Reading cultural signs

Among the names I've collected in my life, 李 淑 徳 may be my favorite. Chinese was my major in college and I lived in Asia as a young adult, speaking and reading Chinese as I made my living teaching English to other young adults. They were in my class because their moms thought they were enriching their minds. In truth, it was more of a socially acceptable group dating service.

Anyway, I used to speak - and sometimes dream in - a second language. Just enough to grasp the essential differences between Mandarin and English and to ponder the absurdity of my mother tongue. Chinese makes internal sense. English does NOT. The most common grammar question from my Chinese friends? "But, WHY?"

In Do Non-English Speaking Kids Get Dyslexia? we learn that dyslexia doesn't spare different writing systems, it takes a unique form according to the culture one is born into.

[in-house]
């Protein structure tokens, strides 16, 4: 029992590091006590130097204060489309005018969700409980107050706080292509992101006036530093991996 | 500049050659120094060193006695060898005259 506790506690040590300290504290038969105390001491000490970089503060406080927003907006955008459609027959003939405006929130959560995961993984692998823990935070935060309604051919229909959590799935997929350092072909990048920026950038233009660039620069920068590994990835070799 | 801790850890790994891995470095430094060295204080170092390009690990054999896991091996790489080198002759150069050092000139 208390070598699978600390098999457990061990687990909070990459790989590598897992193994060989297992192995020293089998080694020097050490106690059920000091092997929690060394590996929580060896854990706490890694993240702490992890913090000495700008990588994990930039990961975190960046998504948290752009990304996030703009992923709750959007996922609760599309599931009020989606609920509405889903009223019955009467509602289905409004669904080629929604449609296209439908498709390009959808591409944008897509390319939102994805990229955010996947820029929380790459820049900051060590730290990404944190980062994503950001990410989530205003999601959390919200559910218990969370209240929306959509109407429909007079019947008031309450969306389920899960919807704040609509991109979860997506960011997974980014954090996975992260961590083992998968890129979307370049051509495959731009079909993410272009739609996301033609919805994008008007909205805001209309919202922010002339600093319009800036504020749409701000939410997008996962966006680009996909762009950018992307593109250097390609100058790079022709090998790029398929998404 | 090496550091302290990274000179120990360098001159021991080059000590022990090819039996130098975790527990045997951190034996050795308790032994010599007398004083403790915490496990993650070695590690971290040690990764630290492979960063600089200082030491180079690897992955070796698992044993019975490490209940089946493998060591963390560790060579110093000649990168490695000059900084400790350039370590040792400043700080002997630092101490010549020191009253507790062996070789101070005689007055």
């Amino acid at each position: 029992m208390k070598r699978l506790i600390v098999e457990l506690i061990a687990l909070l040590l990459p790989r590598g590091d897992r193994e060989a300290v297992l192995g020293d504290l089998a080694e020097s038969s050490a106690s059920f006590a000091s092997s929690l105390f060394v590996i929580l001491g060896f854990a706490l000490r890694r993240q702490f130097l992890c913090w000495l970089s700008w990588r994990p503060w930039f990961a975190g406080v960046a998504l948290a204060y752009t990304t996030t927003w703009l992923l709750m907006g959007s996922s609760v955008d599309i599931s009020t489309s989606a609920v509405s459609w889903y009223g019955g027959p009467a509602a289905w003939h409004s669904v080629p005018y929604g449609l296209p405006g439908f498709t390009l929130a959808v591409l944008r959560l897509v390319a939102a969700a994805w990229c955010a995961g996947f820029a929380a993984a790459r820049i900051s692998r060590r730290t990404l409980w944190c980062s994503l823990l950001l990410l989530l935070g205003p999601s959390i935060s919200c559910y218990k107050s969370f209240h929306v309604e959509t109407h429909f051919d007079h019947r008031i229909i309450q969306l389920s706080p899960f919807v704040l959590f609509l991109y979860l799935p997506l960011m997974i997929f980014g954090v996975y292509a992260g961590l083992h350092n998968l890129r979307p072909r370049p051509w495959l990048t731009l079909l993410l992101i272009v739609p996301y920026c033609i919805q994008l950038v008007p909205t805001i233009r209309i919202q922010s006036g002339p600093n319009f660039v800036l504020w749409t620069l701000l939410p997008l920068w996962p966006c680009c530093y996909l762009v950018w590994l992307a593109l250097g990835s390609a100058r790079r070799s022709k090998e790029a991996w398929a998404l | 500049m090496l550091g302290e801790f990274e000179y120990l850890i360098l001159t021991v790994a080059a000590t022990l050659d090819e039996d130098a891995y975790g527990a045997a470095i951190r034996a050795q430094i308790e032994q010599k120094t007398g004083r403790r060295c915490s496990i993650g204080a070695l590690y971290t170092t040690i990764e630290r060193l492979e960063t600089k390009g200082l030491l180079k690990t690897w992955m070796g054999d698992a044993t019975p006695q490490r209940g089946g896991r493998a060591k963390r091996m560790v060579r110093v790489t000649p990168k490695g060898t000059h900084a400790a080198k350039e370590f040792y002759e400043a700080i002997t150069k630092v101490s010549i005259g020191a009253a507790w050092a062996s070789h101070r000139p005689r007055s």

I have long believed that eating disorders are a brain malfunction that presents in different ways depending on the person's history and the culture around them. Notice I don't say I think these things "cause" the illness. I think it changes how it presents. Schizophrenia is similar: still a brain disorder, still real, but whether the person sees little green men or Guan Yin depends on the value system and myths of their environment.

Even the way we think of what "me" means has cultural influences.

Naturally, I bring this back to eating disorders. The fact that our society is in a self-satisfied crusade to criminalize body fat has an impact on those with a predisposition for eating disorders. It makes it harder for us to recognize ED symptoms AS an illness before it is too late. This morality-based campaign clearly confuses and makes recovery that much harder. We won't prevent eating disorders, and it may only reduce the suffering, but I think it is worth challenging the obesity hysteria as one of our time's most damaging myths.

In any language, Fat Talk Free Week is a good thing.


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